The sudden arrest of prominent Libyan exiles in Egypt and their swift extradition raises questions about the legitimacy of both the Libyan and Egyptian governments’ behavior. The revolts that swept North Africa brought down some of the most brutal and corrupt autocracies of the world. In their wake, one would expect new democratic political systems to demand higher moral standards in behavior within and between institutions, and between states.

Has this happened? Have we seen, in particular in Libya, new political behavior? Something so different from before that it would make us appreciate the enormous sacrifices made to overthrow the regime of Colonel Muammar al-Qaddafi?

The former regime typically used money to blackmail individuals or other governments in order to reach a desired result, and when money was not enough, it would resort to threats and violence. Qaddafi dealt with African states this way, bribing their leaders to submit to his will and ambitions. Qaddafi behaved in the same way with the European states when they crossed his path or one of his family members. Emblematic is the case of Switzerland, which threatened to arrest one of Qaddafi’s sons for a crime he allegedly committed in Geneva. Qaddafi immediately took two Swiss businessmen in Libya hostage, threatened to cut all oil exports to Switzerland, and pushed other European states to pressure the Swiss to drop criminal charges against his son. One would have thought this sort of thuggish behavior would stop with Qaddafi gone. But, has it?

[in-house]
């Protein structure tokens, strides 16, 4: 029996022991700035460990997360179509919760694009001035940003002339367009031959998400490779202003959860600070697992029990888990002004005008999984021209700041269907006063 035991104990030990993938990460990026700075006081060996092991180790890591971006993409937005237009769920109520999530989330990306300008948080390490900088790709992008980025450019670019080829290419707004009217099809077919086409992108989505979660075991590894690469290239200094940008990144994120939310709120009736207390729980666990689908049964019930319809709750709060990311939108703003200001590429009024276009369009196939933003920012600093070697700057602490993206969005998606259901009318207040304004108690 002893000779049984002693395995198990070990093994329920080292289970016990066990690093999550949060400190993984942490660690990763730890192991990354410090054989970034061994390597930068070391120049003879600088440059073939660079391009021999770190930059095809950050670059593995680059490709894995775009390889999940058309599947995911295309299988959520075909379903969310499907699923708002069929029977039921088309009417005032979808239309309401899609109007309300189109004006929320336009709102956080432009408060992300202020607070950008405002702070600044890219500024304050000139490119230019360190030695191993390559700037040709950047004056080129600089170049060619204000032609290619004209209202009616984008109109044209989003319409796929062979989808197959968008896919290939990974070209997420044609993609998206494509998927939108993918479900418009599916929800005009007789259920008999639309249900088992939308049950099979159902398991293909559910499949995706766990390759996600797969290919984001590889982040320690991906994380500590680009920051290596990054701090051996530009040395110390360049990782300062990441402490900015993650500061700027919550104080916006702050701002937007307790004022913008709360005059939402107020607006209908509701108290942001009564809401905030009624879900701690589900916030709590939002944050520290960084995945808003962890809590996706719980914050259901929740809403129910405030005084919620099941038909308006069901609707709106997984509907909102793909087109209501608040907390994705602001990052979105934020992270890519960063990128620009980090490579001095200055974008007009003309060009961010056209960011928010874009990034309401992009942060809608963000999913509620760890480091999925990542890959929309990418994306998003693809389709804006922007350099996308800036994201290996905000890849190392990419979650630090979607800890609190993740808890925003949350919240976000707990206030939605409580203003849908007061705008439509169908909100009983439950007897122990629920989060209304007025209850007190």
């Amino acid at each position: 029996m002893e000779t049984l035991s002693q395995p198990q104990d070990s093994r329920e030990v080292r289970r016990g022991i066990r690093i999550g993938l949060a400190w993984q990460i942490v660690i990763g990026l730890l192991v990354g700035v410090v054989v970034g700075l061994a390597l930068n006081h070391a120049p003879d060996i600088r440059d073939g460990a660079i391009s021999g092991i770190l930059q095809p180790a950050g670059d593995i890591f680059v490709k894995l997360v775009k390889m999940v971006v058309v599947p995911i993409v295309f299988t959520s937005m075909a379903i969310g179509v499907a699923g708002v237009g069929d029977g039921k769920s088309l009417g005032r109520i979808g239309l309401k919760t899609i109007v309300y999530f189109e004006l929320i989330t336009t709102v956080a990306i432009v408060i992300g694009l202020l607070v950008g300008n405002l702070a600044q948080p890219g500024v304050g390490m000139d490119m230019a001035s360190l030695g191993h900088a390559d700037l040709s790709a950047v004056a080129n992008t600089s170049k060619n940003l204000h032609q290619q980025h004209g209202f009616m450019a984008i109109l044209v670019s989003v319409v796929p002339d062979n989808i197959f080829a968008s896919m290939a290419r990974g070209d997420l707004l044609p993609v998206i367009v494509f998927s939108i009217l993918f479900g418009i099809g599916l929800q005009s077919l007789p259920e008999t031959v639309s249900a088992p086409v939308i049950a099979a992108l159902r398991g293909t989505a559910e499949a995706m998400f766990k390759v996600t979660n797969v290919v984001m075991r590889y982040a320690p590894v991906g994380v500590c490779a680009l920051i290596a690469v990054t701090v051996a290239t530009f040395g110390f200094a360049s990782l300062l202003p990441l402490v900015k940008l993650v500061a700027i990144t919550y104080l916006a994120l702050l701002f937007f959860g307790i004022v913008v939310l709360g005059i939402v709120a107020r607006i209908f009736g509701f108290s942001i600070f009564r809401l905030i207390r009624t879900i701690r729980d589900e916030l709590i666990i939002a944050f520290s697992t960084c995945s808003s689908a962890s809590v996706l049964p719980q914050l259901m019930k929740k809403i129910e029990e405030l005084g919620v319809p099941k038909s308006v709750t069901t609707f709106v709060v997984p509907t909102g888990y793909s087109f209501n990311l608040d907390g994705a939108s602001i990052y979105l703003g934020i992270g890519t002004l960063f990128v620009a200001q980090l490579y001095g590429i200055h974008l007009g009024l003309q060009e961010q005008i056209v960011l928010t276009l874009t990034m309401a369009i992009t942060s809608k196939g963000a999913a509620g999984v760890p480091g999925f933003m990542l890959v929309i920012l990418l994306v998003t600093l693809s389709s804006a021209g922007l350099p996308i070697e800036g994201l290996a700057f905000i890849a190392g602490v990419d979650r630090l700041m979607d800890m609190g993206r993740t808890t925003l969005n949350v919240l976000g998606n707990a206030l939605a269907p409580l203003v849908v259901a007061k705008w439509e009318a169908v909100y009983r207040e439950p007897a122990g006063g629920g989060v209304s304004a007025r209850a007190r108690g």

There was a rude awakening a few months ago. To convince the Tunisian government to return Qaddafi-era Prime Minister Baghdadi al-Mahmoudi to Libya, the Libyan government officially paid the Tunisian government $150 million and it was rumored that another $150 million went to eminent political figures to expedite al-Mahmoudi’s release with no respect for legal procedures. Any hopes that the al-Mahmoudi matter was an isolated case have been dashed after what happened in recent weeks between Libya and Egypt. After the Libyan revolution members of the former regime (some high-level, most medium- and low-level) left the country fearing reprisal and revenge, and found refuge in Egypt. The Egyptian government has a long tradition of welcoming and protecting exiles from all over the world, at least officially, even though the 1993 case of Mansour al-Khikia certainly casts some doubt on Egypt’s actions. Al-Khikia was a well-known opponent of the Qaddafi regime who was kidnapped in Cairo and sent to Libya where he was killed.